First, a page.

• 49.63% of British adults reported feeling lonely in 2022 occasionally, sometimes, often, or always and 3.83 million people reported experiencing chronic loneliness, according to the Campaign to End Loneliness.

    Loneliness was declared by the World Health Organisation a global threat in November 2023. In the UK, loneliness in society has increased since the pandemic.

    Former prime minister Theresa May’s government instituted the Ministry of Loneliness in 201​8, implementing the recommendations of Jo Cox’s Commission on Loneliness (a cross-party commission established in 2016 by the Labour MP, who was murdered that year) and while the Ministry has produced research on loneliness and launched strategies to mitigate it, it is not comprehensive. There is a lack of understanding about how the policies of austerity and the cost of living crisis’ have impacted communities and individuals’ social cohesion, and mental health in general.

    This is evident in the guidelines for the government’s recent campaign to tackle loneliness in universities. They are so vague that they fail to consider the costs of university for students, and inequality, as 55% of students are doing paid work to support their studies (compared to 45% in 2022).

    Over the last 14 years, Tory governments have continued to implement austerity measures, impacting the most vulnerable in society and seeing the closure of community hubs, from playing fields to community centres and libraries.

    The impact of loneliness in the UK cannot be separated from over a decade of cuts to social welfare and their impact on society, and this can also be applied to mental health.

    “Mental health-washing” is not the answer here. As the country looks to a general  election this autumn, it will be up to charities and grassroots groups to start conversations and advocate for future campaigns that consider the damaged texture of British society, beyond sanitised narratives, buzzwords and wishful thinking.

    The cost of living crisis, years of austerity under Tory governments since 2010, growing inflation, and a fall in real wages have provided a new space for trade unions in Britain, exemplified by a wave of strikes in 2022.

    In addition to the ongoing strikes in different sectors, there has also been a growth in union membership, also driven by a large increase of women joining up between 2017 and 2020.

    Historically, trade unions in the UK have secured workplace rights, including the minimum wage, maternity and paternity rights, pensions, holidays, and sick leave, and helped draw up the social agenda of the Labour Party, which was founded by unions and socialist societies in 1900.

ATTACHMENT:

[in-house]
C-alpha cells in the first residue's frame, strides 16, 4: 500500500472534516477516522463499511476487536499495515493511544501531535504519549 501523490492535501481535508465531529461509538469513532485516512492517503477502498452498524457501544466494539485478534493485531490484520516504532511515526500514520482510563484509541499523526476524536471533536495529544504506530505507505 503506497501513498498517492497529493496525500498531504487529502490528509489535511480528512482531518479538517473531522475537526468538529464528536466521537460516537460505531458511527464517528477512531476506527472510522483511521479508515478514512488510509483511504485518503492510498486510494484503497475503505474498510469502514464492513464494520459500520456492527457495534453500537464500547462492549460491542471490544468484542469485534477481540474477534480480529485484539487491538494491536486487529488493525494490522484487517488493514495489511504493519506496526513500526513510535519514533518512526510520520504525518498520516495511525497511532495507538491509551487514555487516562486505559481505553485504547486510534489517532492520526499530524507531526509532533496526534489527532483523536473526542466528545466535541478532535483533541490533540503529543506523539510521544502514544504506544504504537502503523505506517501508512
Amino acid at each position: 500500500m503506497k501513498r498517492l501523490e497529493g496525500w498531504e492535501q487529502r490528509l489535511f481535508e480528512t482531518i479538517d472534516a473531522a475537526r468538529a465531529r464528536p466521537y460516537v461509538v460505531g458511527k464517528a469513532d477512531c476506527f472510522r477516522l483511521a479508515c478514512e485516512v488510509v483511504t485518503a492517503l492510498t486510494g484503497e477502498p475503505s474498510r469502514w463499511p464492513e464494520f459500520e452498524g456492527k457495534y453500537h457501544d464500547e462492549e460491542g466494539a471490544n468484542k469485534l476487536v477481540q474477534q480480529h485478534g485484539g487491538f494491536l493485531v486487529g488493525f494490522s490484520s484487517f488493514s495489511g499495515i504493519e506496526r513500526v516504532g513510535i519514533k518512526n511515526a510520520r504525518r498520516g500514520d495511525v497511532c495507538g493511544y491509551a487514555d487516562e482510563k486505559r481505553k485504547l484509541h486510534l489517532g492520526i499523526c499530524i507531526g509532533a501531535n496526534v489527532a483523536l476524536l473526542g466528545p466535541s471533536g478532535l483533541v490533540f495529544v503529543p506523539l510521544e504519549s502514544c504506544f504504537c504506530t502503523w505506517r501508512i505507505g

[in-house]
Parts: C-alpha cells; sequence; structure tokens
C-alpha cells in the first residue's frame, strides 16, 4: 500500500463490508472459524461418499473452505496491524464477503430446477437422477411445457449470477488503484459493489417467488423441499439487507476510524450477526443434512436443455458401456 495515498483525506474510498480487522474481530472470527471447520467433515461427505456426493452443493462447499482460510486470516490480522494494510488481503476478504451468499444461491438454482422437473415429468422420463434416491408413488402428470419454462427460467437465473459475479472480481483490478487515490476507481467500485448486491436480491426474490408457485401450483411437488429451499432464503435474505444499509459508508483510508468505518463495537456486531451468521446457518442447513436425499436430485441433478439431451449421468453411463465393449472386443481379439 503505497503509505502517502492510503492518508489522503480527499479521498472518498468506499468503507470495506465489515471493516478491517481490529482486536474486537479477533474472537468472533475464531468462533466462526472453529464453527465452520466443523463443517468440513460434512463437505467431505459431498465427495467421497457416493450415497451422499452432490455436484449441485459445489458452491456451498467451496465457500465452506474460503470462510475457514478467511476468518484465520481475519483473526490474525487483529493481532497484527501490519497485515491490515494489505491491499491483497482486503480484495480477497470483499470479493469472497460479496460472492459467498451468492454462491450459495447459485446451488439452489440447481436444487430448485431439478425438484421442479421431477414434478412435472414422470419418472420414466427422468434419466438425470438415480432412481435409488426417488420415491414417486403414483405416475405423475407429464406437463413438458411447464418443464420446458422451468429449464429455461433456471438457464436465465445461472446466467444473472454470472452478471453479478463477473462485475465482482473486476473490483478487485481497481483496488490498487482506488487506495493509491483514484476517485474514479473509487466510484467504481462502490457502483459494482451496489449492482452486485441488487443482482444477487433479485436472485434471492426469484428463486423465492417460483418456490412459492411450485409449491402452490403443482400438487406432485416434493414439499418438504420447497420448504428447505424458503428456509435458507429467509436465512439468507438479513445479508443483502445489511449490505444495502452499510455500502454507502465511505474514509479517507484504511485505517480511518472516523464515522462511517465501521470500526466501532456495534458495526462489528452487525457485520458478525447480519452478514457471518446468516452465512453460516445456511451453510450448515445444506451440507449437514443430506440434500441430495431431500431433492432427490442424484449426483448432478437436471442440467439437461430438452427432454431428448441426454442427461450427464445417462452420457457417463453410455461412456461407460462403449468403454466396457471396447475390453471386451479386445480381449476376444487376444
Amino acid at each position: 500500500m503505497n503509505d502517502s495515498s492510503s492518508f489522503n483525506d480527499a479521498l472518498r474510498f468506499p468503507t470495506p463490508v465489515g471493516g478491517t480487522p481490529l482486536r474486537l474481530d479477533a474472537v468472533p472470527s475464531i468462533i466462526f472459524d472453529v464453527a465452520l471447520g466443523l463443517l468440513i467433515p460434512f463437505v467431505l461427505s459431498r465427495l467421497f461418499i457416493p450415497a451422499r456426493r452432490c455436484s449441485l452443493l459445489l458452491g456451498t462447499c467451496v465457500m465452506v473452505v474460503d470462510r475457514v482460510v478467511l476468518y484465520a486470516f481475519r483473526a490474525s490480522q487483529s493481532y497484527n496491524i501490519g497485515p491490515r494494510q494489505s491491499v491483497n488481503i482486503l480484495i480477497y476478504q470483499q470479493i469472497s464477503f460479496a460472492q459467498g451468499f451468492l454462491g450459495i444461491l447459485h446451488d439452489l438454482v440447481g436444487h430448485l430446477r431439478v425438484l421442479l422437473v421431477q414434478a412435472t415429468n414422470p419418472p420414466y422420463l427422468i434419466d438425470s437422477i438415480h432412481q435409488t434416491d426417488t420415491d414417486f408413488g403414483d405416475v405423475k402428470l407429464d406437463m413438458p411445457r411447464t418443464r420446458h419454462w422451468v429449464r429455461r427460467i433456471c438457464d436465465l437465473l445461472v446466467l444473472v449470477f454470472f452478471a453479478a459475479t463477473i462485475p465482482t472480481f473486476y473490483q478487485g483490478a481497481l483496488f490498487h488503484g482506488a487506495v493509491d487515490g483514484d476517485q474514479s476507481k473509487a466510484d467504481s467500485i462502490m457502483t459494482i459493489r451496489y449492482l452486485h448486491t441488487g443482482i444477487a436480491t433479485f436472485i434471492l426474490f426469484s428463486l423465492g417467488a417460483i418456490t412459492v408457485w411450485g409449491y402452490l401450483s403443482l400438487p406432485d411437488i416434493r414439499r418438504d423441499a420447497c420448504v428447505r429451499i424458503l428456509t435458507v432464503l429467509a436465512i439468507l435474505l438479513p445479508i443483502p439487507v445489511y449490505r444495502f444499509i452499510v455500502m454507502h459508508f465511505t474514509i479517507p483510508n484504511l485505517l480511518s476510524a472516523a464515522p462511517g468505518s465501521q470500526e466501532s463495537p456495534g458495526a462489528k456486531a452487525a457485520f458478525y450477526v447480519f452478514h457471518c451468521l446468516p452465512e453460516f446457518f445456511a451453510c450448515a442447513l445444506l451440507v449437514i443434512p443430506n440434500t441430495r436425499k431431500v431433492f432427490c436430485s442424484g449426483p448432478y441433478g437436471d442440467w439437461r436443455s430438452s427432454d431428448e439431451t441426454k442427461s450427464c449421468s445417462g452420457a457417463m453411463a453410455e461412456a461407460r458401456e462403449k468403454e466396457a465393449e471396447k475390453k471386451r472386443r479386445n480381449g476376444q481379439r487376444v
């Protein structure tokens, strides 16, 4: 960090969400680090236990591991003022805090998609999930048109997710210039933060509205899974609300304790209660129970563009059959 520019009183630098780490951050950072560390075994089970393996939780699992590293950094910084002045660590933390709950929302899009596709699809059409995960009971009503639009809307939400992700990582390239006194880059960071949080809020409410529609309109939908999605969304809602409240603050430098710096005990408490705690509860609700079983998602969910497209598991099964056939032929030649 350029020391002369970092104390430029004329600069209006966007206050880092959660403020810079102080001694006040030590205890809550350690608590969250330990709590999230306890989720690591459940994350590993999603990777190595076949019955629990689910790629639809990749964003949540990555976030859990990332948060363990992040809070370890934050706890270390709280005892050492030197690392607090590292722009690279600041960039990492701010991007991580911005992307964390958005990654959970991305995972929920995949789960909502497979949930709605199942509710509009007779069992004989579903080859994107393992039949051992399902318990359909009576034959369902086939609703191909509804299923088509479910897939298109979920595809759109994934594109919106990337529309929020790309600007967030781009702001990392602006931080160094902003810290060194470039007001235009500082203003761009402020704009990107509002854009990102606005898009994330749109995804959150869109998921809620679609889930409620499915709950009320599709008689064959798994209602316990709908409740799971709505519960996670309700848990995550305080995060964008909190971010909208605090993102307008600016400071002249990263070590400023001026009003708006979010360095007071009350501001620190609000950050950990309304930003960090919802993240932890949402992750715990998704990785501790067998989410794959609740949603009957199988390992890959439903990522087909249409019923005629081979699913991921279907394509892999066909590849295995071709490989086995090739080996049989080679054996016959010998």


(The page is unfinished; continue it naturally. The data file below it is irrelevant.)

While unions were central to these developments, they reached their peak in 1979, with 13.2 million members. Consequently, Margaret Thatcher’s Conservative government, as part of the Trans-Atlantic neoliberal consensus, antagonised unions front and centre in the 1980s.

    Thatcher’s mantra was “There is no such thing as society”, which was key to how her governments (and those of her successor John Major) implemented legislation to reduce unions’ power and influence, through restrictions to the right of picketing, ballots for strike actions and preventing members from supporting other unions.

    This setting also contributed to a progressive decline in union membership, which fell from its 1979 peak to below six million in the early 2010s.

    While the miners’ strike of 1984-85 challenged Thatcher’s policies against unions’ actions, its outcome saw a victory of a neoliberal consensus that outlasted the conservative governments.

    The return of the unions to the British stage after decades in the wings are a sign of hope and defiance for workers’ organisations in Europe. However, this contrasts with the British political scenery. The country faces a choice at the general election next year, between Tory PM Rishi Sunak’s anti-union legal position and Labour Party leader Keir Starmer’s centrist neo-Blairite stance.

    Racism in UK football may not seem as widespread as in Italy or Spain, but this does not mean that such bigotry against footballers belongs in the nation’s past.

    The abuse aimed at English players Marcus Rashford, Jadon Sancho, and Bukayo Saka following their nation’s loss in the Euro 2020 final was the tip of the iceberg. Recently, during a match against Crystal Palace, Tottenham Hotspur forward and South Korea captain Son Heung-Min encountered a racist gesture from a Palace fan.

    But a remarkable difference between England and Italy and Spain is that both clubs condemned the abuse, with Crystal Palace banning the fan from future games, while the police launched an investigation. The Football Association and football clubs in England, and the United Kingdom in general, are vocal and proactive in condemning and investigating racial abuse, unlike in many other European countries.